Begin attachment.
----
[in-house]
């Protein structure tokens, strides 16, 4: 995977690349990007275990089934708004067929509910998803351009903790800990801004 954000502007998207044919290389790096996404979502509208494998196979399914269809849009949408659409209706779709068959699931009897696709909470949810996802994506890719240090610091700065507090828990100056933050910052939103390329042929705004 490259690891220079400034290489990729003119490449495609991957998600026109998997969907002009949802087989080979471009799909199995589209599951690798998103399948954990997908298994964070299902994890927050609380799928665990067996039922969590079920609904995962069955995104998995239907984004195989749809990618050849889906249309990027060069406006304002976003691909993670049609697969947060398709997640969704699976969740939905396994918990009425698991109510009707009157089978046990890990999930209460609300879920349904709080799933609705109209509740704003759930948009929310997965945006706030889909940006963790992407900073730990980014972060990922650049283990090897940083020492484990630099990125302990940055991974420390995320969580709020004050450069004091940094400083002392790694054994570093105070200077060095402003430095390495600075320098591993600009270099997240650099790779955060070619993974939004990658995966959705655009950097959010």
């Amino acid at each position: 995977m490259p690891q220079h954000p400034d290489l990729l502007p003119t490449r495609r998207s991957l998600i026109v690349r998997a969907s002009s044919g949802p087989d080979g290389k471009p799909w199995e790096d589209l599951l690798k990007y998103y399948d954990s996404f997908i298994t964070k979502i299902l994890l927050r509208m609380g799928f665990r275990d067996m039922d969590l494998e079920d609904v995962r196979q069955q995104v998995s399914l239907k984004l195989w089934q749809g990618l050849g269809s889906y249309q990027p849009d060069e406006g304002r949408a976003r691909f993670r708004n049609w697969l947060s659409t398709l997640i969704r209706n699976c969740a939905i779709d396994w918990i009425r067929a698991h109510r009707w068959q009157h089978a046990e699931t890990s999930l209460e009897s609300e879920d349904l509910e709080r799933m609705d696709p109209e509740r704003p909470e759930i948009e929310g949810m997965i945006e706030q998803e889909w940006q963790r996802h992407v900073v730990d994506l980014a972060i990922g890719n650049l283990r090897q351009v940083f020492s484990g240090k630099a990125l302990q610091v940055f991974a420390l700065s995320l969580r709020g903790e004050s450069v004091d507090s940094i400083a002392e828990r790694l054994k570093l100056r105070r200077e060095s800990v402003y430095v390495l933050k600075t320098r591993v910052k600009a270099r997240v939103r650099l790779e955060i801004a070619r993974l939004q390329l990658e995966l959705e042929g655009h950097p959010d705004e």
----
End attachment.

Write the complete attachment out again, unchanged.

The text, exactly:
[in-house]
């Protein structure tokens, strides 16, 4: 995977690349990007275990089934708004067929509910998803351009903790800990801004 954000502007998207044919290389790096996404979502509208494998196979399914269809849009949408659409209706779709068959699931009897696709909470949810996802994506890719240090610091700065507090828990100056933050910052939103390329042929705004 490259690891220079400034290489990729003119490449495609991957998600026109998997969907002009949802087989080979471009799909199995589209599951690798998103399948954990997908298994964070299902994890927050609380799928665990067996039922969590079920609904995962069955995104998995239907984004195989749809990618050849889906249309990027060069406006304002976003691909993670049609697969947060398709997640969704699976969740939905396994918990009425698991109510009707009157089978046990890990999930209460609300879920349904709080799933609705109209509740704003759930948009929310997965945006706030889909940006963790992407900073730990980014972060990922650049283990090897940083020492484990630099990125302990940055991974420390995320969580709020004050450069004091940094400083002392790694054994570093105070200077060095402003430095390495600075320098591993600009270099997240650099790779955060070619993974939004990658995966959705655009950097959010």
């Amino acid at each position: 995977m490259p690891q220079h954000p400034d290489l990729l502007p003119t490449r495609r998207s991957l998600i026109v690349r998997a969907s002009s044919g949802p087989d080979g290389k471009p799909w199995e790096d589209l599951l690798k990007y998103y399948d954990s996404f997908i298994t964070k979502i299902l994890l927050r509208m609380g799928f665990r275990d067996m039922d969590l494998e079920d609904v995962r196979q069955q995104v998995s399914l239907k984004l195989w089934q749809g990618l050849g269809s889906y249309q990027p849009d060069e406006g304002r949408a976003r691909f993670r708004n049609w697969l947060s659409t398709l997640i969704r209706n699976c969740a939905i779709d396994w918990i009425r067929a698991h109510r009707w068959q009157h089978a046990e699931t890990s999930l209460e009897s609300e879920d349904l509910e709080r799933m609705d696709p109209e509740r704003p909470e759930i948009e929310g949810m997965i945006e706030q998803e889909w940006q963790r996802h992407v900073v730990d994506l980014a972060i990922g890719n650049l283990r090897q351009v940083f020492s484990g240090k630099a990125l302990q610091v940055f991974a420390l700065s995320l969580r709020g903790e004050s450069v004091d507090s940094i400083a002392e828990r790694l054994k570093l100056r105070r200077e060095s800990v402003y430095v390495l933050k600075t320098r591993v910052k600009a270099r997240v939103r650099l790779e955060i801004a070619r993974l939004q390329l990658e995966l959705e042929g655009h950097p959010d705004e």